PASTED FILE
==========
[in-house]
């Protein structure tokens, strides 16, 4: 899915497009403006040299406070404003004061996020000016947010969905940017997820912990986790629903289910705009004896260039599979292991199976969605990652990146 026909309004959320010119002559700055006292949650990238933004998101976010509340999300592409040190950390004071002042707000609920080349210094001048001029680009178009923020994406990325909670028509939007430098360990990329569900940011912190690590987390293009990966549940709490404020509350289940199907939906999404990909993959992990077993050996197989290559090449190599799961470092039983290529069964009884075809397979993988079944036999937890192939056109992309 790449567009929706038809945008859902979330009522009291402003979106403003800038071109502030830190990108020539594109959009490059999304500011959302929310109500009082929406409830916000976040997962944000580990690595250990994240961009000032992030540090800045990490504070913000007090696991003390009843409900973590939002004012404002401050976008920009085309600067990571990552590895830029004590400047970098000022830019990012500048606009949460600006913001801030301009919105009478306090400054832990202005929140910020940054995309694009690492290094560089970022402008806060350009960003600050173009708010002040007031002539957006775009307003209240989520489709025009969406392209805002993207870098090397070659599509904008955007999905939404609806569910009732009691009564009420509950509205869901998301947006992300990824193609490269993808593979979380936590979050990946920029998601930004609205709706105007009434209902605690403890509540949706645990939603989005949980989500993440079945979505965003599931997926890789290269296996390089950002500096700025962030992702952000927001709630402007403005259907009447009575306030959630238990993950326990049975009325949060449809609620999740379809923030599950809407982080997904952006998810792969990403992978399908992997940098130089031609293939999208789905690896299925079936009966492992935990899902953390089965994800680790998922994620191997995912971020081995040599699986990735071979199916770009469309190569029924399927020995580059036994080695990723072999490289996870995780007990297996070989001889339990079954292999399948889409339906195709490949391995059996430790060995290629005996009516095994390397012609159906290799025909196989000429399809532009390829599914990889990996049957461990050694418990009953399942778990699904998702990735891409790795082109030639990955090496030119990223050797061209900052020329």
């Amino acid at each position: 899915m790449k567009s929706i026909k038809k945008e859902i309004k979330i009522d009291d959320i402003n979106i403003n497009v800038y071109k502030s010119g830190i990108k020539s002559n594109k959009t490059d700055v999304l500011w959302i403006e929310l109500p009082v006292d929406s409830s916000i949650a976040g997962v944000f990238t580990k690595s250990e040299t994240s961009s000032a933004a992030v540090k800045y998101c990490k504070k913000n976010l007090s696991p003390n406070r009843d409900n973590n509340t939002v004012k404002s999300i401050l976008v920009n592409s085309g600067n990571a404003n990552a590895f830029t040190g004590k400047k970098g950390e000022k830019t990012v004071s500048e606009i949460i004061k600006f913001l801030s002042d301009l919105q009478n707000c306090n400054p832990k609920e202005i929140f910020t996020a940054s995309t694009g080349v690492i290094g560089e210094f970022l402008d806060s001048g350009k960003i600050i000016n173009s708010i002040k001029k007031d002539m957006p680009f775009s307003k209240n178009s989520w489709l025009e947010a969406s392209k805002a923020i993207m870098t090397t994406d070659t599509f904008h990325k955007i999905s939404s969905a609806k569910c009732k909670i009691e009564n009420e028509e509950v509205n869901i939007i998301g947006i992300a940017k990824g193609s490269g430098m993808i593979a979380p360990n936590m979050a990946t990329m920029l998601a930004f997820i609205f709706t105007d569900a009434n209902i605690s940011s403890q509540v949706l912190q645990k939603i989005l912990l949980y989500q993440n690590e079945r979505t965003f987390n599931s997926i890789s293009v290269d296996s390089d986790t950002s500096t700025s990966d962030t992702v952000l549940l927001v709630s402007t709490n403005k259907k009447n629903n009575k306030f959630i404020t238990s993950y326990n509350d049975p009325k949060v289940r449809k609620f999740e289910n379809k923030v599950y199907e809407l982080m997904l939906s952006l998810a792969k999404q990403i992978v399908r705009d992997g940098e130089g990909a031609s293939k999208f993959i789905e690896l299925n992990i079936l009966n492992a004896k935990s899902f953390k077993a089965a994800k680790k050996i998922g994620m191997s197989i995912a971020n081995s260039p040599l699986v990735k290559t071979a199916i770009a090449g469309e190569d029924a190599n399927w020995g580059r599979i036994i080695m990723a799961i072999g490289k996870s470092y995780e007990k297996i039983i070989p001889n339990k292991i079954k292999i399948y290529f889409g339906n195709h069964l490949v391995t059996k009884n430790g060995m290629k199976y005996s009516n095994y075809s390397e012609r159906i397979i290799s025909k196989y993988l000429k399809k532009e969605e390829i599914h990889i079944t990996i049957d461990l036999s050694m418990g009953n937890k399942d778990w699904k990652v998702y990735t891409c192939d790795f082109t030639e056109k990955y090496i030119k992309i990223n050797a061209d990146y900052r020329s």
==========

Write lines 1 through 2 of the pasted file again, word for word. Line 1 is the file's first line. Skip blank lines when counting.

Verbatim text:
[in-house]
């Protein structure tokens, strides 16, 4: 899915497009403006040299406070404003004061996020000016947010969905940017997820912990986790629903289910705009004896260039599979292991199976969605990652990146 026909309004959320010119002559700055006292949650990238933004998101976010509340999300592409040190950390004071002042707000609920080349210094001048001029680009178009923020994406990325909670028509939007430098360990990329569900940011912190690590987390293009990966549940709490404020509350289940199907939906999404990909993959992990077993050996197989290559090449190599799961470092039983290529069964009884075809397979993988079944036999937890192939056109992309 790449567009929706038809945008859902979330009522009291402003979106403003800038071109502030830190990108020539594109959009490059999304500011959302929310109500009082929406409830916000976040997962944000580990690595250990994240961009000032992030540090800045990490504070913000007090696991003390009843409900973590939002004012404002401050976008920009085309600067990571990552590895830029004590400047970098000022830019990012500048606009949460600006913001801030301009919105009478306090400054832990202005929140910020940054995309694009690492290094560089970022402008806060350009960003600050173009708010002040007031002539957006775009307003209240989520489709025009969406392209805002993207870098090397070659599509904008955007999905939404609806569910009732009691009564009420509950509205869901998301947006992300990824193609490269993808593979979380936590979050990946920029998601930004609205709706105007009434209902605690403890509540949706645990939603989005949980989500993440079945979505965003599931997926890789290269296996390089950002500096700025962030992702952000927001709630402007403005259907009447009575306030959630238990993950326990049975009325949060449809609620999740379809923030599950809407982080997904952006998810792969990403992978399908992997940098130089031609293939999208789905690896299925079936009966492992935990899902953390089965994800680790998922994620191997995912971020081995040599699986990735071979199916770009469309190569029924399927020995580059036994080695990723072999490289996870995780007990297996070989001889339990079954292999399948889409339906195709490949391995059996430790060995290629005996009516095994390397012609159906290799025909196989000429399809532009390829599914990889990996049957461990050694418990009953399942778990699904998702990735891409790795082109030639990955090496030119990223050797061209900052020329």